In addition, we continued to address four specific recommendations made in the AmeriFlux internal evaluation report 2005 (and supported by the AmeriFlux steering committee and the TCCRP final report, Running et al. 2005): i) Provided additional roving temperature standards to each research group for calibrating their systems (High Priority); ii) provided a photosynthetic photon flux density (PPFD) sensor to each research group as a standard that is kept in the site lab, maintained annually by the AmeriFlux QA/QC lab, and maintain all calibration records in a our repository (High Priority); iii) provide all research groups not currently using the World Meteorological Organization-NOAA Global Monitoring division (WMO-GMD, formally CMDL) standards with (2) Ďarchivalí CO2 standards approximately 10 ppm apart in concentration within the range of ambient concentrations, and with an ensemble uncertainty of +/- 0.12 ppm, (High Priority), and iv) explored an appropriate means to automate H2O calibrations for all IRGAs (High Priority).

Our primary activity was comparison of data from the AmeriFlux portable EC system (PECS) and individual AmeriFlux/NACP sites to achieve the QA/QC goals. We prioritized selection of sites we would visit each year by i) existing sites that had not been evaluated for more than three years; ii) sites located in the mid-continental US in support of the NACP mid-continent intensive; iii) recently established sites that were initiated as part of the NACP, iv) sites where more than three years have passed since the last comparison. We made the NACP regional projects a high priority to ensure coherency of flux site data quality within each region and reduce uncertainty in the synthesis of flux and meteorological data within each region.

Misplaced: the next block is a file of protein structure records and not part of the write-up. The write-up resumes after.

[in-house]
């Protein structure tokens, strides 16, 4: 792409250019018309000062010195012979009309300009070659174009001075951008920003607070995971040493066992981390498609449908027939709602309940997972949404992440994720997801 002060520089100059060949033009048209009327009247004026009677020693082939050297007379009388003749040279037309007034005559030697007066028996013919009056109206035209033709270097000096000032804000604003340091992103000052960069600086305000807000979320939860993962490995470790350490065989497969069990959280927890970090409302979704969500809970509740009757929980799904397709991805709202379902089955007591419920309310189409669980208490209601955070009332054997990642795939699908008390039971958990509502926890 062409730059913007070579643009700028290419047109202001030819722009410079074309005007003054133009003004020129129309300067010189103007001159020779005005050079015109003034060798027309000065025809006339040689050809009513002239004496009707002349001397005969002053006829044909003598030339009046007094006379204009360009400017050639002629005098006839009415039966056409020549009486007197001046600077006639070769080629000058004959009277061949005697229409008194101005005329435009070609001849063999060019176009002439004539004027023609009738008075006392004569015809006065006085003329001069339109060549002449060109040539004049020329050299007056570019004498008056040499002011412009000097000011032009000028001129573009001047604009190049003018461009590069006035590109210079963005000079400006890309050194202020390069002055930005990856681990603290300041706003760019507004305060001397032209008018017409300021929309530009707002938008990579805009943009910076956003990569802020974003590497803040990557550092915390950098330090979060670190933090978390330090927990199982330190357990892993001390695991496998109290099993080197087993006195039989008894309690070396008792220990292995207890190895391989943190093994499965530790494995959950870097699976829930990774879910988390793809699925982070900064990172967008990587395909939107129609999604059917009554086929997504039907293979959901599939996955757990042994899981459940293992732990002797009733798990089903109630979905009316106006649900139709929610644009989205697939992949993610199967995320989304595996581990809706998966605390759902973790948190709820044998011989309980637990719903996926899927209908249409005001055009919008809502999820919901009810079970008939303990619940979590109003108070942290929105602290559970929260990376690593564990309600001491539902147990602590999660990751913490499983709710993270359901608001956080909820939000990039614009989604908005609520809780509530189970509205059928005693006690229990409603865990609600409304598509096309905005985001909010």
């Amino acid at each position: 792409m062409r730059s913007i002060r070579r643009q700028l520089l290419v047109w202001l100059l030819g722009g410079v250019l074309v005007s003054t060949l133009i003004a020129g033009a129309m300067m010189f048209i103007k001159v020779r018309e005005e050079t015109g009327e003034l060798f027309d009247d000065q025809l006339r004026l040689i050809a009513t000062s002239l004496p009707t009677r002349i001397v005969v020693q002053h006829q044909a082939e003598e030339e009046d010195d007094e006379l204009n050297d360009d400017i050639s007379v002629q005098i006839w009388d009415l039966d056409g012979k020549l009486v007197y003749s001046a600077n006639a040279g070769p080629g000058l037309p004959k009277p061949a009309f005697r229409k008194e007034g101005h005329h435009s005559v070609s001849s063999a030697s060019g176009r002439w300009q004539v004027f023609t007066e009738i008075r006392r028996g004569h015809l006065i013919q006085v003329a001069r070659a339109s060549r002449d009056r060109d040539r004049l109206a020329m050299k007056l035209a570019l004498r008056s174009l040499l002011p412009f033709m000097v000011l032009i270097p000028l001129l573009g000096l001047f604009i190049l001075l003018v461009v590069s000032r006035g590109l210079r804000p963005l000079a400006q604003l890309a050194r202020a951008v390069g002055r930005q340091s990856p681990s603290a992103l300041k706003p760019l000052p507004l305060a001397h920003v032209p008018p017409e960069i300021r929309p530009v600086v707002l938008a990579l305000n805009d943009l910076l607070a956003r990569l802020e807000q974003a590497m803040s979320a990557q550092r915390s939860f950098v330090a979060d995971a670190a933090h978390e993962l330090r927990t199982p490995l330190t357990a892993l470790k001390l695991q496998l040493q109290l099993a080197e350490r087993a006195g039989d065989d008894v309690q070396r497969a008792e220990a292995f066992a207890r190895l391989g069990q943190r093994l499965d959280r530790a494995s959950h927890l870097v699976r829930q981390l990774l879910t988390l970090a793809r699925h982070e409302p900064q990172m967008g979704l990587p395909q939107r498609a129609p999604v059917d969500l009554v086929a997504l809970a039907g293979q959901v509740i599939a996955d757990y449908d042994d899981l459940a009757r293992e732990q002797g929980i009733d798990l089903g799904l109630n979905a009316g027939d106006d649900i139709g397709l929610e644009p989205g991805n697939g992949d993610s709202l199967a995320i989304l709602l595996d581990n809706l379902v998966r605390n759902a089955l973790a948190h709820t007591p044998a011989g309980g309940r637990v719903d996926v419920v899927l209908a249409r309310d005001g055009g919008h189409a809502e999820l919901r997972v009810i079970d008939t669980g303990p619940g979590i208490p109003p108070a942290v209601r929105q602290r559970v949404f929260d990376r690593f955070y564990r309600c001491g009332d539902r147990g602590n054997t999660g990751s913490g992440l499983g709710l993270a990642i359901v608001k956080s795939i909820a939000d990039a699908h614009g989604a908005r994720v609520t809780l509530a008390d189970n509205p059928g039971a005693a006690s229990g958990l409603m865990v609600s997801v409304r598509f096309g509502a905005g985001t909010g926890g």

Our instruments were calibrated in our QA lab between the site visits. We derived our own IRGA polynomials rather than use those provided by Li-Cor, which helped us to achieve higher accuracy and precision (see Ocheltree 2007 for a detailed description). To ensure rapid turnaround of each comparison report, we informed PIs that we will only visit sites that agree a priori to provide data within two weeks of the site visit. We also encouraged the PIs to provide processed data while the site visit was underway to allow us to perform preliminary analyses. This improved the quality and amount of data we had available for analysis after the site visit.

We communicate directly with individual site PIs through the process of evaluating their data quality, and iterate until we feel they address issues we found with their measurements or data processing. General communication with AmeriFlux investigators is conducted through the AmeriFlux list server, conferences and development of web-based materials for the AmeriFlux web site at Oak Ridge National Lab.

 

Terrestrial Ecosystems Research & Regional Analysis - Pacific Northwest
Oregon State University, Corvallis, OR 97331